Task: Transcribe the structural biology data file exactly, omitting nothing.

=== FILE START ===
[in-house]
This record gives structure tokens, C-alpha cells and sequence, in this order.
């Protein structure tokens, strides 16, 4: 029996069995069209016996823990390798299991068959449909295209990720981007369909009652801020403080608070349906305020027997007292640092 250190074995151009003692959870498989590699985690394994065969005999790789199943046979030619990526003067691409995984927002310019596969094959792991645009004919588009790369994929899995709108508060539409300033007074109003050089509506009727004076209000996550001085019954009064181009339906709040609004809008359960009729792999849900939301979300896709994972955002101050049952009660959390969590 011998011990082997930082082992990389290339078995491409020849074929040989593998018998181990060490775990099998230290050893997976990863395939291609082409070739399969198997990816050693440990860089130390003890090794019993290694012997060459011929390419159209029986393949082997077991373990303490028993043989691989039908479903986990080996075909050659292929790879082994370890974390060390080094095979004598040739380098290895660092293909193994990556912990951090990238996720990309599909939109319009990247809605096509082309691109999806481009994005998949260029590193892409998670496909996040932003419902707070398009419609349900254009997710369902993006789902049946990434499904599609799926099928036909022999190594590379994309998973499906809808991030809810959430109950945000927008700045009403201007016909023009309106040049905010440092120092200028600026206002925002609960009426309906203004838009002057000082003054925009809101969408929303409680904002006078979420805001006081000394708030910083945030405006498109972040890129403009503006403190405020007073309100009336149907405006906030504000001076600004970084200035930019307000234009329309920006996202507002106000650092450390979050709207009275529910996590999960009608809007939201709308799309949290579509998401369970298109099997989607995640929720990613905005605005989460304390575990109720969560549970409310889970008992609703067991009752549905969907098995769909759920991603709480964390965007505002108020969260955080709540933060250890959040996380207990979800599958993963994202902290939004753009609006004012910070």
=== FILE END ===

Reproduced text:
[in-house]
This record gives structure tokens, C-alpha cells and sequence, in this order.
């Protein structure tokens, strides 16, 4: 029996069995069209016996823990390798299991068959449909295209990720981007369909009652801020403080608070349906305020027997007292640092 250190074995151009003692959870498989590699985690394994065969005999790789199943046979030619990526003067691409995984927002310019596969094959792991645009004919588009790369994929899995709108508060539409300033007074109003050089509506009727004076209000996550001085019954009064181009339906709040609004809008359960009729792999849900939301979300896709994972955002101050049952009660959390969590 011998011990082997930082082992990389290339078995491409020849074929040989593998018998181990060490775990099998230290050893997976990863395939291609082409070739399969198997990816050693440990860089130390003890090794019993290694012997060459011929390419159209029986393949082997077991373990303490028993043989691989039908479903986990080996075909050659292929790879082994370890974390060390080094095979004598040739380098290895660092293909193994990556912990951090990238996720990309599909939109319009990247809605096509082309691109999806481009994005998949260029590193892409998670496909996040932003419902707070398009419609349900254009997710369902993006789902049946990434499904599609799926099928036909022999190594590379994309998973499906809808991030809810959430109950945000927008700045009403201007016909023009309106040049905010440092120092200028600026206002925002609960009426309906203004838009002057000082003054925009809101969408929303409680904002006078979420805001006081000394708030910083945030405006498109972040890129403009503006403190405020007073309100009336149907405006906030504000001076600004970084200035930019307000234009329309920006996202507002106000650092450390979050709207009275529910996590999960009608809007939201709308799309949290579509998401369970298109099997989607995640929720990613905005605005989460304390575990109720969560549970409310889970008992609703067991009752549905969907098995769909759920991603709480964390965007505002108020969260955080709540933060250890959040996380207990979800599958993963994202902290939004753009609006004012910070």